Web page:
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Pakistan Urged to Probe Killing of Journalist

Pakistani journalist Ajay Kumar Lalwani is seen in an undated photo from social media.

A global media watchdog is demanding authorities in Pakistan’s southern Sindh province urgently conduct a “credible” investigation and arrest those responsible for this week’s killing of a journalist.

Police and witnesses said Ajay Kumar Lalwani, 31, was sitting in a barbershop in the province’s Sukkur city on Wednesday evening when unknown assailants riding a motorcycle and a car with four passengers opened fire on him.

Lalwani, a local general news correspondent for a privately owned Urdu language newspaper, suffered multiple gunshot wounds and died in a hospital late Thursday.

“Police in Sindh province must waste no time investigating the killing of journalist Ajay Lalwani and apprehending those responsible,” said Steven Butler of the New York-based advocacy group Committee to Protect Journalists (CPJ) in a statement.

The Sukkur police Friday announced the formation of a team to investigate the killing, but no progress has been reported.

Police officials insisted it was not immediately known if Lalwani was killed because of his journalistic work, saying they were in the process of collecting evidence and recording statements from witnesses to ascertain the cause of the crime.

“It’s critical that the investigation be led by officers who are able to maintain public confidence, given the long the history of tensions between local journalists and the police in Sukkur,” said Butler, CPJ’s Asia program director.

The CPJ quoted Ashiq Jatoi, editor of the Daily Puchano, which the slain reporter worked for, as telling the watchdog he believed that Lalwani’s killing was related to his professional duties. He cited past threats against the journalist but did not elaborate further.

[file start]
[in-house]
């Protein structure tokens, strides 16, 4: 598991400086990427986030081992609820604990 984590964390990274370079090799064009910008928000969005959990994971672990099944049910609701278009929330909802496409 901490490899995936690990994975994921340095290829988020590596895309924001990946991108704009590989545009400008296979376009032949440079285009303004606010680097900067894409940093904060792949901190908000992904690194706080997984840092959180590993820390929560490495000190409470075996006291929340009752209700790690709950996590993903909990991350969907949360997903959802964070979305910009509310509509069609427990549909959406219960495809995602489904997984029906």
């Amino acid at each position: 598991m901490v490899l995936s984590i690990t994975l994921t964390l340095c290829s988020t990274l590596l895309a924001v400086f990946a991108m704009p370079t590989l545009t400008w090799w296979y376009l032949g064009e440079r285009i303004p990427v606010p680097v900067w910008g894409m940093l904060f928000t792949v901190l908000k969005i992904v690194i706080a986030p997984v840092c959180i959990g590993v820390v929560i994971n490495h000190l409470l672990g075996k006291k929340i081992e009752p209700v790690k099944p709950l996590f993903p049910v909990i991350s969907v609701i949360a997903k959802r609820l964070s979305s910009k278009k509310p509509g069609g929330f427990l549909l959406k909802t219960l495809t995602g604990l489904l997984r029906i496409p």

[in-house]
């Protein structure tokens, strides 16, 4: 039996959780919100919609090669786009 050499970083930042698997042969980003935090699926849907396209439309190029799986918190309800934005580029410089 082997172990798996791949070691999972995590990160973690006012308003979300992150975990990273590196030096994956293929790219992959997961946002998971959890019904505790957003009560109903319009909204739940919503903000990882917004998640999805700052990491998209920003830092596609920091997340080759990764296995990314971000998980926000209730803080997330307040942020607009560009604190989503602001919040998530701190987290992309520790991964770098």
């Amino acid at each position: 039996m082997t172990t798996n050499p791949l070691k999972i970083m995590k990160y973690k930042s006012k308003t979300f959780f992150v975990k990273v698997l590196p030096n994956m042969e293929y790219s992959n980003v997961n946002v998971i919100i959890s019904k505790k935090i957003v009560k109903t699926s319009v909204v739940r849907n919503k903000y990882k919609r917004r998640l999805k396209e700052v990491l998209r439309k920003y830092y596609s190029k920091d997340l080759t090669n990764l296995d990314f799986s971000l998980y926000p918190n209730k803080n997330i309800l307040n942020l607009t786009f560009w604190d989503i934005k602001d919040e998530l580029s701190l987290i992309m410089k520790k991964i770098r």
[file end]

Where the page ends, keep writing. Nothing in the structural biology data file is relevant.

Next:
Jatoi also cast doubt on the impartiality of the investigative team, citing a history of tension between police and journalists in Sukkur.

The CPJ noted in its statement that journalists in Sukkur have repeatedly held demonstrations against the city police to protest the filing of anti-state charges against journalists who report on alleged corruption. In some cases, police resorted to violence to suppress the protest campaign, it said.

Last year, at least two journalists were kidnapped and murdered in Sindh. Their employers and families complained the reporters were killed for exposing alleged links between local police and drug traffickers, and for documenting corrupt practices of the provincial government in their reports.

Despite repeated public pledges to punish the perpetrators, the Sindh government to date has not reported any progress in those investigations.

Pakistan has long been considered a dangerous place for journalists, according to CPJ, and those involved in attacks on journalists are rarely punished.

In 2020, the South Asian nation ranked ninth on the CPJ’s annual Global Impunity Index, which assesses countries where journalists are regularly killed and their killers go free, with 15 unresolved murders.